Its pretty easy to see that right out you are down $2, and get to send a bit of information (I mean a technical "bit", not a small amount or something vague), and the real question is what do we do with this bit. We won't get very far trying to tell Ray what all the answers are ("We" is Sam, of course), because every bit costs us $2 and only makes $1. However, we can do something sort of neat, we can tell Ray what the most common one of the next three is. In that case we guarantee that Ray will get two of the three correct, and on the wrong one we can send out another bit. In the chance that there is no wrong one, we get three correct for only 1 bit of information. If we get two right and one wrong, we lose no money, and if we get 3 right at the cost of one bit, we gain $1. This gives us our starting strategy:

Sam tells Ray what the most common one of the next three will be, Ray guesses that for the next three and Sam guesses that when it will be correct. On the one that they get wrong Sam tells Ray what the most common one in the following block of three will be, and if there isn't one they get wrong, then they end off $1 ahead and quit.

Thats great if the numbers are assigned randomly, since a given block of three will all be the same with 1/4 probability, this will work within the first N blocks of three with probability 1-(3/4)

^{N}(proof left to the reader). So eventually, with probability 1, they will succeed if the list of numbers is infinitely long.

Of course, we might want a solution that is guaranteed to work in some finite amount of time, perhaps our players must specify beforehand how long they are going to play for. Or perhaps the numbers are being set by an all-knowing adversary, and we want a solution that works for all possible binary lists.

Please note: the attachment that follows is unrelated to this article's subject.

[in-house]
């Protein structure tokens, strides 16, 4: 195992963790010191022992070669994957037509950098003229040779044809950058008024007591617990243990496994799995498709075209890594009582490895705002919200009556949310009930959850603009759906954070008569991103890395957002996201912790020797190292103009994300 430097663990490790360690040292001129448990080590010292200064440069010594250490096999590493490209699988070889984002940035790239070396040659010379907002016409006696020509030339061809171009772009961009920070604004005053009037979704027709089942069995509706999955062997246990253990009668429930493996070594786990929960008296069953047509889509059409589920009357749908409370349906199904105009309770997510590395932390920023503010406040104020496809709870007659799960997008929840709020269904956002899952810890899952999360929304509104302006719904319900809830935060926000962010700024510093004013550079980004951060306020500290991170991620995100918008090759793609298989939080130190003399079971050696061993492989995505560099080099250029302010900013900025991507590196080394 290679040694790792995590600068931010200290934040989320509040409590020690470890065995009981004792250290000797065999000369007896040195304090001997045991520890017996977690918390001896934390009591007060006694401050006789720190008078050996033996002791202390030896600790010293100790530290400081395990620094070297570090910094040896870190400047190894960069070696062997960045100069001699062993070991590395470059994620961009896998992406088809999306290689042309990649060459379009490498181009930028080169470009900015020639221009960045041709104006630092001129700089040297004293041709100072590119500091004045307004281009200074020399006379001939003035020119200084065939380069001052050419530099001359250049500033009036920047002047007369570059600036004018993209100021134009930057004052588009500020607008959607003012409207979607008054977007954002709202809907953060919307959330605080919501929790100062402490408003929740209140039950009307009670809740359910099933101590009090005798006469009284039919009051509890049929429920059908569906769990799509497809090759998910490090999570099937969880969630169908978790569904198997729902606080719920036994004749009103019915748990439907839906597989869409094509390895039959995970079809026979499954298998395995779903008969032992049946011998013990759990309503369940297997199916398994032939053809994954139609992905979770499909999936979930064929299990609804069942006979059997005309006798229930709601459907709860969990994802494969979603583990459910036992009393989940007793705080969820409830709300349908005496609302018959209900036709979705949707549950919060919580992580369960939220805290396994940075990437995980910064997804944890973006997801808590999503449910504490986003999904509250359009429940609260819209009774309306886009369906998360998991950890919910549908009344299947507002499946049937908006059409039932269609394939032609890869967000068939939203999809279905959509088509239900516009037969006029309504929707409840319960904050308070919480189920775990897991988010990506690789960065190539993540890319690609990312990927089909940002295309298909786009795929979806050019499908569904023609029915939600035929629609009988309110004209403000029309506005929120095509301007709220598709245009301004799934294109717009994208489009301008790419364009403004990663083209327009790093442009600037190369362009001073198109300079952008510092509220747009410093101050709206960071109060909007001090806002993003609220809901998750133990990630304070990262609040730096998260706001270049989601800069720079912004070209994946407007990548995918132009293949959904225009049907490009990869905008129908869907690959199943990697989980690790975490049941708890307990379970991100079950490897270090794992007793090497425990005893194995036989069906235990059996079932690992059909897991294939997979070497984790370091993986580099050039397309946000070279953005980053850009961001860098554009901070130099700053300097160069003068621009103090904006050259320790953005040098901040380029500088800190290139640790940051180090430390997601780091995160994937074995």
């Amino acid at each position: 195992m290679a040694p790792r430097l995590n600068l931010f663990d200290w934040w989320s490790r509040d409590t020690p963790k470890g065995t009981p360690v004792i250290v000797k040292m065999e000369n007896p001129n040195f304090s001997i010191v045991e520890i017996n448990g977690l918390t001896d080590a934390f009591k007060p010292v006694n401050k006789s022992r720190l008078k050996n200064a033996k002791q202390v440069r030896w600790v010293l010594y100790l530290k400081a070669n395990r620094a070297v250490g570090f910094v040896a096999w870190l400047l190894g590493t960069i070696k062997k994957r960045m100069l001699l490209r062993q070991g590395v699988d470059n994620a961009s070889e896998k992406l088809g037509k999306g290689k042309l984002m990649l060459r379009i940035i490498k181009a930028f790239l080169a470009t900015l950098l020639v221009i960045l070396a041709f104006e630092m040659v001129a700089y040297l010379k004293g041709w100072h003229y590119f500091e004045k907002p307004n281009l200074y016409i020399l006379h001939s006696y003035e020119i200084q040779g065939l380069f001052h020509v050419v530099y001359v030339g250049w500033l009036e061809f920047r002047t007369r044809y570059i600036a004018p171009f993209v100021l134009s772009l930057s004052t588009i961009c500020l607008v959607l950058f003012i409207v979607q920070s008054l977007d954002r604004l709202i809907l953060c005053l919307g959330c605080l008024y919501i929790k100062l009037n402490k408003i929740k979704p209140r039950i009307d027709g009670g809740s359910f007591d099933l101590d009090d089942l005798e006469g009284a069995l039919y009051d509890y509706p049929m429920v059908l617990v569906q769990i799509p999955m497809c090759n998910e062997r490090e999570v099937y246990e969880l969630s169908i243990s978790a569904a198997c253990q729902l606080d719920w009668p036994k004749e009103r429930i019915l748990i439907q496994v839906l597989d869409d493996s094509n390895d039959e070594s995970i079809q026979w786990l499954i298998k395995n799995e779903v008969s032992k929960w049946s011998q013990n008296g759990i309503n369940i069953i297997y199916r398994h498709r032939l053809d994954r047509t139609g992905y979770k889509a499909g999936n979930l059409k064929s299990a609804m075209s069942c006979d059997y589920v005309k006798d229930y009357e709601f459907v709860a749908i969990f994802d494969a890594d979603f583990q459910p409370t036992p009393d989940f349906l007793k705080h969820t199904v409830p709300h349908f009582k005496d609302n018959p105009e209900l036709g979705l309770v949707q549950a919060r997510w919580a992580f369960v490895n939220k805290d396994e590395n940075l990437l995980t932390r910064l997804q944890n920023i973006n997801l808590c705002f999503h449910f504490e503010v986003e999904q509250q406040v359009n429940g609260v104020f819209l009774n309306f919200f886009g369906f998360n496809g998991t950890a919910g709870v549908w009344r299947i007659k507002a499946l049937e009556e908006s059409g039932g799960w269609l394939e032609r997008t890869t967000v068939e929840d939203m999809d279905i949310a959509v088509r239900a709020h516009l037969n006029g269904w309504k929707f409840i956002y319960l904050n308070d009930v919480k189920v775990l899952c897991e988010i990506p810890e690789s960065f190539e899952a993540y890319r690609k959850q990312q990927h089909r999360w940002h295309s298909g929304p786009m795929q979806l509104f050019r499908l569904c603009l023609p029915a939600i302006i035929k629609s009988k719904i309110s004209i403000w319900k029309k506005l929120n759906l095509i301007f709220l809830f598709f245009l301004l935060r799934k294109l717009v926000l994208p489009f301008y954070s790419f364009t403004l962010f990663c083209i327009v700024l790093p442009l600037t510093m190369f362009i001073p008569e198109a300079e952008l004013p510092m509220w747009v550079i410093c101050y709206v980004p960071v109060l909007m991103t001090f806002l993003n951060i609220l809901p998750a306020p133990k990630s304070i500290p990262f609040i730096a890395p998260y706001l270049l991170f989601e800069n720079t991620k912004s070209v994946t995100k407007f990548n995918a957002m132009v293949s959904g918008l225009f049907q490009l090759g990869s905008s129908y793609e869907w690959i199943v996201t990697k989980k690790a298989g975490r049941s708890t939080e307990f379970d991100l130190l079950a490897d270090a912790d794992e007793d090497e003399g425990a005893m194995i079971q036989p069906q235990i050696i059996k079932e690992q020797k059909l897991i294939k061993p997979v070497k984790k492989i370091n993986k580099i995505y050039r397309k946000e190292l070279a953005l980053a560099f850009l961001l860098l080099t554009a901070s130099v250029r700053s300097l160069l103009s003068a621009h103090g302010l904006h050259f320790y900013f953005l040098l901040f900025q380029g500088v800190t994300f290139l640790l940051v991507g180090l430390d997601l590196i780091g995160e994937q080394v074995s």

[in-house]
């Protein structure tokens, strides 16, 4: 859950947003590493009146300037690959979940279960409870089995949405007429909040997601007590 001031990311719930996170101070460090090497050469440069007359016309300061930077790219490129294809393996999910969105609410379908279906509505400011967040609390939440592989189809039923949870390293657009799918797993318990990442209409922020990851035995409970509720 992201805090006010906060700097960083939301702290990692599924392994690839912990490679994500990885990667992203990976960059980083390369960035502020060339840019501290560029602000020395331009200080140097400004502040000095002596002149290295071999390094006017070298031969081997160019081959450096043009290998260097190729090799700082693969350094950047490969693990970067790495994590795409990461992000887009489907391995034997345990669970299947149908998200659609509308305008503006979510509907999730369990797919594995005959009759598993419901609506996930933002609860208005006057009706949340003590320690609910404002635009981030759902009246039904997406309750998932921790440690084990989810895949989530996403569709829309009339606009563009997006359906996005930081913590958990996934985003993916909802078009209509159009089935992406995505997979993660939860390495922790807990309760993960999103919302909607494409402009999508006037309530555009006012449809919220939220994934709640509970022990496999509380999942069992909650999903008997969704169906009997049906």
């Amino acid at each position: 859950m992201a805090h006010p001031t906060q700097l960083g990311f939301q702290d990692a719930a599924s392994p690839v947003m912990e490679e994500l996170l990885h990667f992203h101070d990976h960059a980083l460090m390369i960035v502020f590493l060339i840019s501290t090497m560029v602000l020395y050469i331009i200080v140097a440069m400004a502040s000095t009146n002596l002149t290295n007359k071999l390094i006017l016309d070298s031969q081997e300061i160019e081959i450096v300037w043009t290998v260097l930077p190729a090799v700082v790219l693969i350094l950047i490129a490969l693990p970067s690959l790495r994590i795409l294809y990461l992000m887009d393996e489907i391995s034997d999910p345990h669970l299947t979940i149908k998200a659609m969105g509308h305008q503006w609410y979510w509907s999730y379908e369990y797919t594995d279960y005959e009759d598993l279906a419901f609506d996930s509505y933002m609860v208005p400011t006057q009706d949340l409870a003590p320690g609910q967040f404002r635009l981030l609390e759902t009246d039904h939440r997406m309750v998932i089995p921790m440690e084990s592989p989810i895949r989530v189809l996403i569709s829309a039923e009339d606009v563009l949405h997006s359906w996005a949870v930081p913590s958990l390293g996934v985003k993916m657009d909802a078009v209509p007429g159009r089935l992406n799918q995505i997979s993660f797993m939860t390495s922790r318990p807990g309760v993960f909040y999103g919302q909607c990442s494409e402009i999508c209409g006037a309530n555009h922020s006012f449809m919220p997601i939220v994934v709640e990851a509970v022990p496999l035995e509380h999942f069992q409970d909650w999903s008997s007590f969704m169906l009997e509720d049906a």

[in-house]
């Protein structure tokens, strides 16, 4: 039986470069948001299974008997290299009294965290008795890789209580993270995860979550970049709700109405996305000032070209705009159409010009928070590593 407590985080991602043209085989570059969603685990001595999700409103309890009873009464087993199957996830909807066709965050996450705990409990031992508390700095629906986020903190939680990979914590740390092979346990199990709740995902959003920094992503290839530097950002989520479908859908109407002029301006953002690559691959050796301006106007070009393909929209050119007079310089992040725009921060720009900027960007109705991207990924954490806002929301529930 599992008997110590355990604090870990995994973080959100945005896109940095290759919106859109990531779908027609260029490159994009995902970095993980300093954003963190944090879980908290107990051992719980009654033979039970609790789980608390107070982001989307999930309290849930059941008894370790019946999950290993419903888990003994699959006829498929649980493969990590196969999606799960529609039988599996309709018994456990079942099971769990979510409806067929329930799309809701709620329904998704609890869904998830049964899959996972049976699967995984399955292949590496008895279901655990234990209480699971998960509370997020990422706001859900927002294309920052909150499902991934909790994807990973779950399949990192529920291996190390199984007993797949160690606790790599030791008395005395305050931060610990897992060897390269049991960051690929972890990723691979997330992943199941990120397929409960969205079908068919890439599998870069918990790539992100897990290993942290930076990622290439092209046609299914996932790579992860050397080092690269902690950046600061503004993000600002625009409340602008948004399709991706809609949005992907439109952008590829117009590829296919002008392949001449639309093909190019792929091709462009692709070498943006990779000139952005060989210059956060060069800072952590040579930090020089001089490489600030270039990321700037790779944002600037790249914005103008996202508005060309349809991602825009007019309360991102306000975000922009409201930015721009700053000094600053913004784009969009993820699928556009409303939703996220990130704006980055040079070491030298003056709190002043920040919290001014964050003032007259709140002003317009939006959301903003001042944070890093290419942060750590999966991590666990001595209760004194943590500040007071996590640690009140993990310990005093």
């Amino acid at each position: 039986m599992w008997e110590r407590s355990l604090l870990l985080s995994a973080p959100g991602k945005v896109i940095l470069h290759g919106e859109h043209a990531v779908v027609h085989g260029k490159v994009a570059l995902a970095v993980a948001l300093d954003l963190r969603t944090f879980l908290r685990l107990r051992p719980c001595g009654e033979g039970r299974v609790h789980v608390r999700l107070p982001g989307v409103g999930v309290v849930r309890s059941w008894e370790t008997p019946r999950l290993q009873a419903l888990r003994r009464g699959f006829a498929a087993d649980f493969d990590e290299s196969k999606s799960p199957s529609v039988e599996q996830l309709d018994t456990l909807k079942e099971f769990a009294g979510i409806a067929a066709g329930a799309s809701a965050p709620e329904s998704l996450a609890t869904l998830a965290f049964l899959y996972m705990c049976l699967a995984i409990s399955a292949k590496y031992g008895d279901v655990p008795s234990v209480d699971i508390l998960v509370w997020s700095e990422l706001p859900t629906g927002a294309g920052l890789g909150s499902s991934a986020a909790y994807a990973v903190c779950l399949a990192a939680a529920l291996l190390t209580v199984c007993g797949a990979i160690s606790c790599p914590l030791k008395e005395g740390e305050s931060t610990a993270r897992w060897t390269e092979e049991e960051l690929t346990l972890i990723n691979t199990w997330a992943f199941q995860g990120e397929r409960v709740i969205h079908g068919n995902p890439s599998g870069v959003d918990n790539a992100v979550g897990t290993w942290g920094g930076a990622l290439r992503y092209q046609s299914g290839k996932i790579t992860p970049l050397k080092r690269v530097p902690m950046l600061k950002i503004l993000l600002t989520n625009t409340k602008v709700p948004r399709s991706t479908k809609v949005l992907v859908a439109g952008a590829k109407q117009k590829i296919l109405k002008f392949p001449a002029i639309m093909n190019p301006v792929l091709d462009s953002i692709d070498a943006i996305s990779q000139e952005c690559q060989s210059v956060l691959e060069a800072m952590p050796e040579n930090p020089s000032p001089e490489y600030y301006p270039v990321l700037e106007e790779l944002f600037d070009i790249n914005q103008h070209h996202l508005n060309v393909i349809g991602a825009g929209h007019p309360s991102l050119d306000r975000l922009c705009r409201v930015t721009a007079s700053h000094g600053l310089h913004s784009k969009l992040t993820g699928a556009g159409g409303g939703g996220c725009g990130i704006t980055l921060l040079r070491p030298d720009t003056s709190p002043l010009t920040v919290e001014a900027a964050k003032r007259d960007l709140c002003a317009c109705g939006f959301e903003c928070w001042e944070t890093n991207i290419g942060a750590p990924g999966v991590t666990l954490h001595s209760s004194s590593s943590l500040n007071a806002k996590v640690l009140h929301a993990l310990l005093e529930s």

Alright, lets expand our solution. Rather than sending information about the most common one in the next three, lets do the next five. We will get 3 right and 2 wrong, costing $1 and our bit that we have sent, and we get to send 2 new bits. Of course, if we happen to get 4 right we gain $2 and still get to send a bit, and if we get 5 right we gain $4 at the cost of our bit, either of these situations is a gain.

So, using this, we can spend $1 and a bit to send 2 bits. This is much better than spending $2 to send a bit. Can we get any better with seven?

Sending information about seven bits, we get 4 right and 3 wrong, costing $2 and sending 3 bits at the cost of 1 bit. This is not any better than the five case, not really any worse overall, but perhaps we don't want to buy in bulk (actually, it comes out probabilistically better I think, since you are more likely to get 5 right and 2 wrong than 4 right and 1 wrong, but we already have a probabilistic solution anyway).

So, we have our information sending strategy:

Sam tells Ray the most common one in the next block of 5, Ray is to guess that for the entire block. On the ones they get two wrong, Sam will send out 1 bit of "useful information" and 1 bit telling the most common one in the next block of five. On the ones they get one wrong, Sam will send out a bit saying the most common one in the next block of five. On the ones they get all five right, Sam will just send additional data about the next block of five immediately after.

After Ray has reached the pre-agreed amount of data, the last bit Sam sends out does not say the next block of five, but is in fact the final bit of "useful information"

I realize that it is possible to handle the "get all five right" cases more elegantly, but those ones are just gravy anyway, and do not actually affect the solution.

This strategy gives Sam the ability to send Ray K bits of information at a cost of no more than $(K+1). Now what can we do with this information?

Clearly it is a bad idea to simply try to get a bunch right, as there is no way we can get K+1 answers correct with only sending K bits of information, but perhaps its is acceptable to get a few wrong in there, that might just give us enough wiggle room.